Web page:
Author: Ana Zeballos

Twenty years after the World Summit on Social Development, can the SDGs rescue the principle of universality?

By Marina Ponti, Social Watch

The year 2015 –amongst many other things- marks the 20th Anniversary of the UN World Social Summit. The Social Summit brought about the principle of universality as its main outcome determined that that all countries have to pursue the objectives of eradicating poverty, achieving full employment and enabling greater social inclusion simultaneously. The Social Summit generated an extraordinary participation by civil society organizations ranging from development NGOs, women’s organizations, trade unions, social movements and other groups focused on domestic issues. It also inspired the creation of the Social Watch[1] network, report and movement. Read more…

Following up on Addis Ababa: What will we need to sustain the outcomes of the 3rd International Conference on FfD?

The outcome document for the Third International Conference on Financing for Development (FfD3) is being finalized at the United Nations in New York. This is a key moment to make an assessment and influence the issues under negotiation to ensure progress is not lost in the interests of fact-tracking consensus. The outcome document must establish new ground on a range of issues such as combatting illicit financial flows and global tax cooperation. Read more…

The message of Social Summit for post-2015

Roberto Bissio, Social Watch

At the panel to commemorate the 20th anniversary of the World summit for Social Development, Social Watch coordinator Roberto Bissio said that “as we advance into the post-2015 agenda, some key ideas endorsed by the Social Summit are being reaffirmed. Inequalities are back in the agenda, after having disappeared for 15 years, and universality is recovered, with a strong sense of social protection floor. It is urgent, though, to make serious progress in the implementation of those agreed aspirations. Inequalities are in the title of a goal but nowhere to be found on the proposed indicators and a clear financing commitment on social protection floors (cash transfers/benefits for children, for people of working age in cases of maternity, unemployment, disability or work injury, and pensions for older persons, and other schemes) is still missing, even when now as in 1995, the resources are there.” Read more…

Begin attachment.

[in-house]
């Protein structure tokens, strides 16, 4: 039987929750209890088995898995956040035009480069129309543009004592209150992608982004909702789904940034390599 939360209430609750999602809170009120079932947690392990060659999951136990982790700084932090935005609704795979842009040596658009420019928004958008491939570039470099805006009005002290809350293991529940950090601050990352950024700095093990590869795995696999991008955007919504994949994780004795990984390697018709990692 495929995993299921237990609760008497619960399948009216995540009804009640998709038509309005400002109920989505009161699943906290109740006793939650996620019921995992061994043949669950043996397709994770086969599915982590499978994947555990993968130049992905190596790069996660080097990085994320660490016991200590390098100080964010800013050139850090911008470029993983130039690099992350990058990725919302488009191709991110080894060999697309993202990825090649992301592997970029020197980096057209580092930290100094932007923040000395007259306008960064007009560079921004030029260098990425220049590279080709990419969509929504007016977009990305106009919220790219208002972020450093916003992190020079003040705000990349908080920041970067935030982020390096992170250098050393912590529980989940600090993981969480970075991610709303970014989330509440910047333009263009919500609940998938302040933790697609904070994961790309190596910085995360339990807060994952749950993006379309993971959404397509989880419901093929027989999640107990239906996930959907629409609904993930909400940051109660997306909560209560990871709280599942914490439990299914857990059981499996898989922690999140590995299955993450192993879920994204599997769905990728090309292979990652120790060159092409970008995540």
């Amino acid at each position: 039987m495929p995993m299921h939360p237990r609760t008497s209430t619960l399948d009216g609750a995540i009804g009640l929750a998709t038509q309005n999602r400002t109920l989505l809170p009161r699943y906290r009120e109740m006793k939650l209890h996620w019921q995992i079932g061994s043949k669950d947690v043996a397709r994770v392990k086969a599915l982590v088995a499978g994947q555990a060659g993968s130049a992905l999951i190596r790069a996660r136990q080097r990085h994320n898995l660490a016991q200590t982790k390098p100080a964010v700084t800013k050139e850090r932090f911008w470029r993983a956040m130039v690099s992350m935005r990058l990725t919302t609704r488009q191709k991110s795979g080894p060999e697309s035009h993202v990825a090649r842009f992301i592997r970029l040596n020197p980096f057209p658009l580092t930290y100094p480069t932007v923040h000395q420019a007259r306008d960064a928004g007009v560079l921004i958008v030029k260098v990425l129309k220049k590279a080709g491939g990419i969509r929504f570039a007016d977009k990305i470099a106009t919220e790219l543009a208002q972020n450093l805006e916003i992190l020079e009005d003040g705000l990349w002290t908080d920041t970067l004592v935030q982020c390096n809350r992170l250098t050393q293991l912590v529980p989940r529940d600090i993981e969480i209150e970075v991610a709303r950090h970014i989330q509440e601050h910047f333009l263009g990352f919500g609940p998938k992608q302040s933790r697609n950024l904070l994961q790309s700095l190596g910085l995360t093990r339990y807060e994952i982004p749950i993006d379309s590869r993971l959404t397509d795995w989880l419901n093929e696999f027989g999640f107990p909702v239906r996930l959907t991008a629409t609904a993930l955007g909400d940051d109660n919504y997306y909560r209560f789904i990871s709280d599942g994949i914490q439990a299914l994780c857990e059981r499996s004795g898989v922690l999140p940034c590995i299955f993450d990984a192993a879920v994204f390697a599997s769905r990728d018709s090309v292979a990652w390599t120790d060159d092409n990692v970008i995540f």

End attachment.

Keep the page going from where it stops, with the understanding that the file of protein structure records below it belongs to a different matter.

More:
Can peace be measured?

Marina Ponti, Social Watch

The post 2015 process will result in the adoption –by Heads of States at the United Nations on September- of a set of universal and transformative Sustainable Development Goals (SDGs) and targets.

The success of this agenda is also connected to the outcome of the discussion on indicators, which is taking place within the Inter-Agency Expert Group and the UN Statistical Commission. Read more…

SDGs: Goals and targets left behind

This table was compiled by Social Watch from quotes of the Sustainable Development Goals as proposed by the Open Working Group and endorsed by the UN General Assembly as the basis for the new development agenda and the “First proposed priority indicator list” compiled by UNSD in preparation of the first meeting of the Inter-Agency Expert Group on SDGs, New York, June 1 and 2, 2015. Read more…

Lost in indicators: How the “experts” are rewriting the SDGs

Roberto Bissio, Social Watch

Almost one third of the targets that define the 17 Sustainable Development Goals approved by the governments at the UN are being de facto rewritten or deleted by the Inter-Agency Expert Group proposal of “priority indicators” published June 1 in New York. Important notions included in the SDGs such as labour rights, women rights to property, financial services, inheritance and natural resources and many commitments of developed countries to support the efforts of developing countries are excluded from the proposed list of indicators and would therefore not form part of the UN reviews of the new development agenda. Read more…

Some Civil Society views on accountability

By Marina Ponti, Social Watch

As UN negotiations on the post 2015 framework begin to tackle the complex issues of accountability, review and follow up, the diversity of views, perspectives and the lack of concrete proposals make the likelihood of finding an agreement remote indeed. Read more…

Statement of the national human rights councils and ombudsmen

The Open Working Group has produced a bold and comprehensive set of goals and targets that, if realized, will greatly enhance the protection and fulfillment of human rights and lay strong foundations for a life in freedom and dignity for current and future generations.The International Coordinating Committee of National Institutions for the Protection and Promotion of Human Rights (ICC) fully supports these goals and the compelling vision for their realization put forward by the UN Secretary General in his synthesis report. As National Human Rights Institutions (NHRIs) established by Member States to protect and promote human rights we encourage Member States to adopt a follow-up and review mechanism that ensures accountability for the commitments made. Read more…

European Development Report: SDG’s require effective national and global financial regulation

By Marina Ponti, Social Watch

As negotiations on the draft outcome of the Financing for Development Conference resume at the United Nations in New York, the European Commission launches its 2015 European Report on Development titled Combining finance and policies to implement a transformative post-2015 development agenda to contribute to the debate. Read more…